Self-Regulation through Goal Setting
Goals are an important source of motivation. But little is known about why and how people set them. We address these questions in a model based on two stylized facts from psychology and behavioral economics: i) Goals serve as reference points for performance. ii) Present-biased preferences create self-control problems. We show how goals permit self-regulation, but also that they are painful self-disciplining devices. Greater self-control problems therefore lead to stronger self-regulation through goals only up to a certain point. For severely present-biased preferences, the required goal for self-regulation is too painful and the individual rather gives up.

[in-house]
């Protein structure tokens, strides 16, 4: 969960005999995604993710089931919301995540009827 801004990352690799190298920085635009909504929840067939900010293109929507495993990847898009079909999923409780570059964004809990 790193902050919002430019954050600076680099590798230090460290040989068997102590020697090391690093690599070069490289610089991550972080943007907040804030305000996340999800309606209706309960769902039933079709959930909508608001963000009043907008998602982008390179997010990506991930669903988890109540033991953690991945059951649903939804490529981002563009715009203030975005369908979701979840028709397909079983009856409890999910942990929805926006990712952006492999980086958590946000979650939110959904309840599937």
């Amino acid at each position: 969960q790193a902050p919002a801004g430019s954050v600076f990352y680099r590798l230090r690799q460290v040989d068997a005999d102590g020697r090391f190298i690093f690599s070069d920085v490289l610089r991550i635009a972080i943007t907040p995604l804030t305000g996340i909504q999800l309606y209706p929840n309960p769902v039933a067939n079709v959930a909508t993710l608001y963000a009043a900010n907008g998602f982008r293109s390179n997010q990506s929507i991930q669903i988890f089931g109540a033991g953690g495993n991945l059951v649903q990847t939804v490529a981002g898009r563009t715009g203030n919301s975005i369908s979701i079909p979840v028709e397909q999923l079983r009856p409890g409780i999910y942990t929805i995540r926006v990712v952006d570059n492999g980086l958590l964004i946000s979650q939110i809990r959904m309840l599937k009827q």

|Date of creation:||Dec 2008|
|Publication status:||published in: Scandinavian Journal of Economics , 2011, 113 (1), 212-227;|
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